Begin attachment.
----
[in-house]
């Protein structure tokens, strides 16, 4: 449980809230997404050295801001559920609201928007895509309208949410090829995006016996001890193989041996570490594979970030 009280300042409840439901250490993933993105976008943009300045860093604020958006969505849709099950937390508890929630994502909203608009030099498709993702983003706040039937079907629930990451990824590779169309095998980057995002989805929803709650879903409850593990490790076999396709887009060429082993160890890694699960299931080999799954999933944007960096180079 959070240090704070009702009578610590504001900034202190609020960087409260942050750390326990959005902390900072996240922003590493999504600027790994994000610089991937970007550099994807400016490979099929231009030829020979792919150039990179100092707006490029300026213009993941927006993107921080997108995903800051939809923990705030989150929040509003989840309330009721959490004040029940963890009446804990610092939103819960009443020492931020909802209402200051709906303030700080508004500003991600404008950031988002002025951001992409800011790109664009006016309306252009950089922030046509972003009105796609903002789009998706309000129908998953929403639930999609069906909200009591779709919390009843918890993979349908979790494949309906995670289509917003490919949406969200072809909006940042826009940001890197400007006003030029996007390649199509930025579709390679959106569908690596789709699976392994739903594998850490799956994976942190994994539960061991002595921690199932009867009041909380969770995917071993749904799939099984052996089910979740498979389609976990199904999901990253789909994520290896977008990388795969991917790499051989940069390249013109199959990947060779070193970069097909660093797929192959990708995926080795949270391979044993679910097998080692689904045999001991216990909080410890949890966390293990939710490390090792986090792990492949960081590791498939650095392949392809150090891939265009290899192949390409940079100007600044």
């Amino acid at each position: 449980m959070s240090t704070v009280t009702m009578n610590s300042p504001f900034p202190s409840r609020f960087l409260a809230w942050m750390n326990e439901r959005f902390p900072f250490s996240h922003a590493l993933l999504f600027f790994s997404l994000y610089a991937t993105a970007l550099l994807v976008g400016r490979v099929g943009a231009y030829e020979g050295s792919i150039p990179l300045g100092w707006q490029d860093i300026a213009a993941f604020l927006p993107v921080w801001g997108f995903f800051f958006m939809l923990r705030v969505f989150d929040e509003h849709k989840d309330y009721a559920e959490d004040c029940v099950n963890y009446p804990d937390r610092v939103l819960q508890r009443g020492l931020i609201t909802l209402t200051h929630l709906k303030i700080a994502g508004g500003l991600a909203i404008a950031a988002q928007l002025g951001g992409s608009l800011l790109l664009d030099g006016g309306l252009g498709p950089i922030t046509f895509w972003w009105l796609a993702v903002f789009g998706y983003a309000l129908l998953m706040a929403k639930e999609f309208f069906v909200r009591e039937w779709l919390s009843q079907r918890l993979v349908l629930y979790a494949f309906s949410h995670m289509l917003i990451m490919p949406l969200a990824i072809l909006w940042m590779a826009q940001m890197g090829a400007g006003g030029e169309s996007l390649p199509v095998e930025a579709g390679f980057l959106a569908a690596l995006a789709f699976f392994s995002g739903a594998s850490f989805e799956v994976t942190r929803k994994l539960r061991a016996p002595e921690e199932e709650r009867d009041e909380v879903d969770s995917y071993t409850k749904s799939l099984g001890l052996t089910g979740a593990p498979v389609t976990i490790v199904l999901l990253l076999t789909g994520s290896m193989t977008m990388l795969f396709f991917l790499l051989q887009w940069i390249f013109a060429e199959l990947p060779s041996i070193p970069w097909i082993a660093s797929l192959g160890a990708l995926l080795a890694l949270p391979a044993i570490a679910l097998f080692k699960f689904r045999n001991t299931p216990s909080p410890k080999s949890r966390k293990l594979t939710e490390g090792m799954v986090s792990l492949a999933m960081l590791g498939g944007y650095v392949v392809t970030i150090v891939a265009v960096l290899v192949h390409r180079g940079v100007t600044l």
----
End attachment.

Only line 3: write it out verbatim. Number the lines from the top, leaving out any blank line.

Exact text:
């Amino acid at each position: 449980m959070s240090t704070v009280t009702m009578n610590s300042p504001f900034p202190s409840r609020f960087l409260a809230w942050m750390n326990e439901r959005f902390p900072f250490s996240h922003a590493l993933l999504f600027f790994s997404l994000y610089a991937t993105a970007l550099l994807v976008g400016r490979v099929g943009a231009y030829e020979g050295s792919i150039p990179l300045g100092w707006q490029d860093i300026a213009a993941f604020l927006p993107v921080w801001g997108f995903f800051f958006m939809l923990r705030v969505f989150d929040e509003h849709k989840d309330y009721a559920e959490d004040c029940v099950n963890y009446p804990d937390r610092v939103l819960q508890r009443g020492l931020i609201t909802l209402t200051h929630l709906k303030i700080a994502g508004g500003l991600a909203i404008a950031a988002q928007l002025g951001g992409s608009l800011l790109l664009d030099g006016g309306l252009g498709p950089i922030t046509f895509w972003w009105l796609a993702v903002f789009g998706y983003a309000l129908l998953m706040a929403k639930e999609f309208f069906v909200r009591e039937w779709l919390s009843q079907r918890l993979v349908l629930y979790a494949f309906s949410h995670m289509l917003i990451m490919p949406l969200a990824i072809l909006w940042m590779a826009q940001m890197g090829a400007g006003g030029e169309s996007l390649p199509v095998e930025a579709g390679f980057l959106a569908a690596l995006a789709f699976f392994s995002g739903a594998s850490f989805e799956v994976t942190r929803k994994l539960r061991a016996p002595e921690e199932e709650r009867d009041e909380v879903d969770s995917y071993t409850k749904s799939l099984g001890l052996t089910g979740a593990p498979v389609t976990i490790v199904l999901l990253l076999t789909g994520s290896m193989t977008m990388l795969f396709f991917l790499l051989q887009w940069i390249f013109a060429e199959l990947p060779s041996i070193p970069w097909i082993a660093s797929l192959g160890a990708l995926l080795a890694l949270p391979a044993i570490a679910l097998f080692k699960f689904r045999n001991t299931p216990s909080p410890k080999s949890r966390k293990l594979t939710e490390g090792m799954v986090s792990l492949a999933m960081l590791g498939g944007y650095v392949v392809t970030i150090v891939a265009v960096l290899v192949h390409r180079g940079v100007t600044l």